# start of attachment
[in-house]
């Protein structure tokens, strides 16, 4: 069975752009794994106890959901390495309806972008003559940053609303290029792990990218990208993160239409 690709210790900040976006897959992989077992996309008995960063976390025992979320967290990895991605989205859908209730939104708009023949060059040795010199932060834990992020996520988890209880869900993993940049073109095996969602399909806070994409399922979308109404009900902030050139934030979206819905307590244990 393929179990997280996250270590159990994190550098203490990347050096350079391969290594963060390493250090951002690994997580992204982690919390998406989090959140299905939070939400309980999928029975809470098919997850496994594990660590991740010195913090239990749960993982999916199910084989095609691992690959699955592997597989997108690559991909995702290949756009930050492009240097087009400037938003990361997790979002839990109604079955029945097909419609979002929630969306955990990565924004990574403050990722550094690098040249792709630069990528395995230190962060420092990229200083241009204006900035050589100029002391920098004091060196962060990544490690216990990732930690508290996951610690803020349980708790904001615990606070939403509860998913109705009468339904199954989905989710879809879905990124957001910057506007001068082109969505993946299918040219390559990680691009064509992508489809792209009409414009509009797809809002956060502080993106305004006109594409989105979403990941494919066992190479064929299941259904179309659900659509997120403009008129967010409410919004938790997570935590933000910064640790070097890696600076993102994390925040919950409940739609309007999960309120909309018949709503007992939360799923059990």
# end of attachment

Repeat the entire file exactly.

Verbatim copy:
[in-house]
């Protein structure tokens, strides 16, 4: 069975752009794994106890959901390495309806972008003559940053609303290029792990990218990208993160239409 690709210790900040976006897959992989077992996309008995960063976390025992979320967290990895991605989205859908209730939104708009023949060059040795010199932060834990992020996520988890209880869900993993940049073109095996969602399909806070994409399922979308109404009900902030050139934030979206819905307590244990 393929179990997280996250270590159990994190550098203490990347050096350079391969290594963060390493250090951002690994997580992204982690919390998406989090959140299905939070939400309980999928029975809470098919997850496994594990660590991740010195913090239990749960993982999916199910084989095609691992690959699955592997597989997108690559991909995702290949756009930050492009240097087009400037938003990361997790979002839990109604079955029945097909419609979002929630969306955990990565924004990574403050990722550094690098040249792709630069990528395995230190962060420092990229200083241009204006900035050589100029002391920098004091060196962060990544490690216990990732930690508290996951610690803020349980708790904001615990606070939403509860998913109705009468339904199954989905989710879809879905990124957001910057506007001068082109969505993946299918040219390559990680691009064509992508489809792209009409414009509009797809809002956060502080993106305004006109594409989105979403990941494919066992190479064929299941259904179309659900659509997120403009008129967010409410919004938790997570935590933000910064640790070097890696600076993102994390925040919950409940739609309007999960309120909309018949709503007992939360799923059990």